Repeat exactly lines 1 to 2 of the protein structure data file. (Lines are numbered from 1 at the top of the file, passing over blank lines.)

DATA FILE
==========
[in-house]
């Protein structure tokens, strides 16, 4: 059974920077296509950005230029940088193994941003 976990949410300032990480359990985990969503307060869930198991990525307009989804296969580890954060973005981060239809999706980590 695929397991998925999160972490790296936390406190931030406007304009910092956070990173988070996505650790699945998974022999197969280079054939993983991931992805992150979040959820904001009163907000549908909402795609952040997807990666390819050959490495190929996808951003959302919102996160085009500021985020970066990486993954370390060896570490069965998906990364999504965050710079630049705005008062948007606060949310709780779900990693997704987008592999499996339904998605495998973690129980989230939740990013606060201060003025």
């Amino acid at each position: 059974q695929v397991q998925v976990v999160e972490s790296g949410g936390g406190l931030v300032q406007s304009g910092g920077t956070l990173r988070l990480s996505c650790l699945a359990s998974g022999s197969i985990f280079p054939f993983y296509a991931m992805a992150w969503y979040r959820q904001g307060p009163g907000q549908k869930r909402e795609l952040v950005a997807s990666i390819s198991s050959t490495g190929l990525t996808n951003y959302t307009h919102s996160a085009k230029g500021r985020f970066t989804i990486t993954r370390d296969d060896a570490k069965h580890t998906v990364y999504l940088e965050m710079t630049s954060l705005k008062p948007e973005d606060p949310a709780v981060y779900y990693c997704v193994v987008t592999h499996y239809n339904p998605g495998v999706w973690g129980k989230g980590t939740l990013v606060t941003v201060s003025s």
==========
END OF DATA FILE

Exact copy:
[in-house]
């Protein structure tokens, strides 16, 4: 059974920077296509950005230029940088193994941003 976990949410300032990480359990985990969503307060869930198991990525307009989804296969580890954060973005981060239809999706980590 695929397991998925999160972490790296936390406190931030406007304009910092956070990173988070996505650790699945998974022999197969280079054939993983991931992805992150979040959820904001009163907000549908909402795609952040997807990666390819050959490495190929996808951003959302919102996160085009500021985020970066990486993954370390060896570490069965998906990364999504965050710079630049705005008062948007606060949310709780779900990693997704987008592999499996339904998605495998973690129980989230939740990013606060201060003025």